The debate on the trial of the Montie FM trio for making offensive comments on radio deemed to be threat to the lives of some judges in the country and the recent remission granted by the President has stolen the attention of all. The decision to exercise his prerogative power of mercy was not taken solely by the president but in consultation with the council of state.

Our ‘dead goat’ of a president for once did not turn deafening ear to the cry for mercy by sympathisers of the trio most of whom are followers of the ruling NDC party. The call was an insistence if not a kind reminder to the president to exercise his prerogative power of mercy per article 72 of the 1992 constitution to free the trio to which he has succumbed.

This action has been viewed as a political victory for members of the ruling party and ministers who signed various petitions amidst threat by sympathizers of the Montie FM three to vote against the ruling party if the president fails to come to the rescue of the trio.

It is few months to elections and threatening judges in times like this only brings fresh memories of the torture and execution of those three judges under the PNDC which has gone through metamorphosis to become the current democratic NDC.

Although the panel of members of the jury appeared to be caught up in the state of power drunkenness or fright we should not lose sight of the fact that it was actually an action aimed at taming the wild tongues of the victims and others whose mission is to psyche and incite people to commit violent acts in the upcoming election in the quest for political power.

Ghana needs peace as we prepare for the polls and such uncivilised and barbaric comments is a threat to the peace we are enjoying currently and continuously pray for.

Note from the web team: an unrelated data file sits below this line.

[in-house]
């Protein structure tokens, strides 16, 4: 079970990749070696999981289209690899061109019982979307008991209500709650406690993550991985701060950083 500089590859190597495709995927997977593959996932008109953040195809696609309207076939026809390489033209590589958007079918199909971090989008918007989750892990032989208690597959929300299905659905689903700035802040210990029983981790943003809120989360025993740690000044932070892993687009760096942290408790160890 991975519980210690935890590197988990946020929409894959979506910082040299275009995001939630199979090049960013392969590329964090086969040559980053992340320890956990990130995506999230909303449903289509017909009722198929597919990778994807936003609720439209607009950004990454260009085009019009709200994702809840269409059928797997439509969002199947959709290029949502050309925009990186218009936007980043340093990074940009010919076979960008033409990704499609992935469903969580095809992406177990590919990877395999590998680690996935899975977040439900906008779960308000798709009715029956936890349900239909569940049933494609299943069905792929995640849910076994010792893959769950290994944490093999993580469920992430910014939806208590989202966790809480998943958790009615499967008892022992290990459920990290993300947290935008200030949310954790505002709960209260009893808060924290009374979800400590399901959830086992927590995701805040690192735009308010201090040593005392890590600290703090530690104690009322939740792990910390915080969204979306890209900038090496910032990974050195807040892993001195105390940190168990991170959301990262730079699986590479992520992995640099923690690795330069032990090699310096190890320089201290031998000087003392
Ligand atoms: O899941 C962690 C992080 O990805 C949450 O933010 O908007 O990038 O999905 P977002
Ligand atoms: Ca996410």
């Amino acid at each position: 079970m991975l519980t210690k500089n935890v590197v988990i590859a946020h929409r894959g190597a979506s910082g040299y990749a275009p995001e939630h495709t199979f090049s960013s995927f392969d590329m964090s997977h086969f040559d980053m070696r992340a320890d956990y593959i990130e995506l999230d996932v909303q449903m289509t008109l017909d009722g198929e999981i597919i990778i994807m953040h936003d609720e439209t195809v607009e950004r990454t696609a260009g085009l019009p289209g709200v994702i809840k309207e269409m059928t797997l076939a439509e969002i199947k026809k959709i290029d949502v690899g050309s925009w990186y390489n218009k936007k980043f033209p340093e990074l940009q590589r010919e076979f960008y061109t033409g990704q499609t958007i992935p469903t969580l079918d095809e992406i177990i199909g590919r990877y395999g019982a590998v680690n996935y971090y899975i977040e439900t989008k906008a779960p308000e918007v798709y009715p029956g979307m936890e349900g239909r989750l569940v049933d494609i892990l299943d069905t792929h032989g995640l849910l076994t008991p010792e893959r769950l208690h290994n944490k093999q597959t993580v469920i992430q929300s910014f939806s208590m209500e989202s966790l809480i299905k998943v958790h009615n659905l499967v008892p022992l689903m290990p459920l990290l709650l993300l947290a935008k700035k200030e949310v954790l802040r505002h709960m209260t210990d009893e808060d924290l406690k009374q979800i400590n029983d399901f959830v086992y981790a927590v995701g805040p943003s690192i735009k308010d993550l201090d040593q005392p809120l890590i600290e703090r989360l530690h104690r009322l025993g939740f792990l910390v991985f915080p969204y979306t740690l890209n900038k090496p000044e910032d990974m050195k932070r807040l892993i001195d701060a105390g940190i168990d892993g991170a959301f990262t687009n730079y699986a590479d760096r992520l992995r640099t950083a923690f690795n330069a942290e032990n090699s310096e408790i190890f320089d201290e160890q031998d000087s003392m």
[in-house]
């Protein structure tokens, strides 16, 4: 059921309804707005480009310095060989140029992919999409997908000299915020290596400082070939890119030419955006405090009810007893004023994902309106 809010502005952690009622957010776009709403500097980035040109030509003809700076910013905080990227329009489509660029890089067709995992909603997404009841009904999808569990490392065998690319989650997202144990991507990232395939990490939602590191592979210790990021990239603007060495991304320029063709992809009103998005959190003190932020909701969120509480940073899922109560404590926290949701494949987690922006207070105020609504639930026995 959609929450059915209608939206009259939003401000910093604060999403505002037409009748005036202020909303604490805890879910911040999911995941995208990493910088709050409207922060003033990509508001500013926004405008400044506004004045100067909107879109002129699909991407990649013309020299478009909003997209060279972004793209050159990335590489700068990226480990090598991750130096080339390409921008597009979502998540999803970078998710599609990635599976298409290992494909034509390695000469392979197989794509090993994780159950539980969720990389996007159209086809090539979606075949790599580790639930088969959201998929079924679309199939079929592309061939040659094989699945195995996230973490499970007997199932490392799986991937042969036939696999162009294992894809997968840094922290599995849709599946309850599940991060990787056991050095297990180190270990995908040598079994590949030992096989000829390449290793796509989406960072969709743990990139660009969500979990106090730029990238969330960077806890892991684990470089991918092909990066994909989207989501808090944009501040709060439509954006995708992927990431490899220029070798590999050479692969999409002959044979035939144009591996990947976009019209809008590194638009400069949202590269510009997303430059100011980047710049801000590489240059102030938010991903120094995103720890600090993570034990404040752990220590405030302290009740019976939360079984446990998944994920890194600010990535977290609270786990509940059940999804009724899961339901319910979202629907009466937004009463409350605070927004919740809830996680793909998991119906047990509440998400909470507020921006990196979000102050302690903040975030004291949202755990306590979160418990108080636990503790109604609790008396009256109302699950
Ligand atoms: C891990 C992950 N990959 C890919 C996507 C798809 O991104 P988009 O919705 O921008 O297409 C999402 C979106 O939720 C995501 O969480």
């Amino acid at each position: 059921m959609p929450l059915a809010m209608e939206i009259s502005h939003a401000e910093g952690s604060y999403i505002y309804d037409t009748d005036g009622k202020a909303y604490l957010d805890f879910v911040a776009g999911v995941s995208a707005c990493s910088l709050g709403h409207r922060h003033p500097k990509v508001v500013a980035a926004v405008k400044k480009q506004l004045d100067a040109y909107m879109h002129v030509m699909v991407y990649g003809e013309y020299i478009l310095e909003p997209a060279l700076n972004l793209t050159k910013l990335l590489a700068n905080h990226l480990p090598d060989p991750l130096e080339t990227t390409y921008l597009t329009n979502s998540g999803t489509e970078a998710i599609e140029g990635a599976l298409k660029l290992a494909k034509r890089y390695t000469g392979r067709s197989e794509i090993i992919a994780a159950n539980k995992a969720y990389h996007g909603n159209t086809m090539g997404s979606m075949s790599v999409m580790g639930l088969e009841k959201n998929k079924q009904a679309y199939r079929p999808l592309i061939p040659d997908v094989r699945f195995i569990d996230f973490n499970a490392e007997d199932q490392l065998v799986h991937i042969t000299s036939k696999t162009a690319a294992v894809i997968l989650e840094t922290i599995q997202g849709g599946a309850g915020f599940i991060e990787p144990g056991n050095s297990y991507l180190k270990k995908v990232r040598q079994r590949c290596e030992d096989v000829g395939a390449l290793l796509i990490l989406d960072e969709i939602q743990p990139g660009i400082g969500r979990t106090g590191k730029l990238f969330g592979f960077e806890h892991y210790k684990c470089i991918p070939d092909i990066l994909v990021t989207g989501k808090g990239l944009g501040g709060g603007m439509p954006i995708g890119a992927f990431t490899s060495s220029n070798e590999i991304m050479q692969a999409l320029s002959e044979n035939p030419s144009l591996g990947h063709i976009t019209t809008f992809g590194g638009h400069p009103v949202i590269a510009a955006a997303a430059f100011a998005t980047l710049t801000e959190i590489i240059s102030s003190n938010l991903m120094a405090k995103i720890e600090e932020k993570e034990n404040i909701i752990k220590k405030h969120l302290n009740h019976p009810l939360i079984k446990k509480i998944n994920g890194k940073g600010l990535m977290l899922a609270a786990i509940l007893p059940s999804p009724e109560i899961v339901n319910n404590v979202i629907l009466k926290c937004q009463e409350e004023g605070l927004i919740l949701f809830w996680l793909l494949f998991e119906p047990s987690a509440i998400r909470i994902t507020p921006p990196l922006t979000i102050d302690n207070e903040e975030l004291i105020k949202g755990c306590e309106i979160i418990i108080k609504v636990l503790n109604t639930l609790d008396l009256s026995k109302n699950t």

Ghana’s democracy has stood the test of time. Under no circumstance should any Ghanaian entertain the fear that our nation will be caught up under the watch of military dictatorship; that is not to say it is not possible!

Guarded by similar thoughts probably it is only logical that the panel who sat on the case nip in the bud anything that will pose as a threat to their lives and the peace of this nation. Who knows history may be repeated? Thus the decision by the members of the jury to impose such heavy misfit sentence on their victims cannot be motivated by some sort of bad blood between the judiciary and the NDC.

The utterances made by the Montie trio whilst on air on Montie FM has been condemned by well meaning Ghanaians irrespective of political affiliation but as to whether the verdict passed by the judges befits the crime and the subsequent grant of remission by the president to the trio was a step taken out of deep thought or an abuse of power remains the subject of discussion wherever you find yourself.

The undisputed fact is that both actions taken by the judges and the president were based on the 1992 Constitution. If the victims were found undoubtedly culpable and the sentence and remission granted by the jury and the president respectively were necessary good or evil it is the constitution that has stood the test of time.

In the same vein if both actions taken by the jury and president are deemed unnecessary and lack sanity then it is a clear reflection of the insanity of the 1992 constitution.

The writer is a Ghanaian 'commoner' in love with her country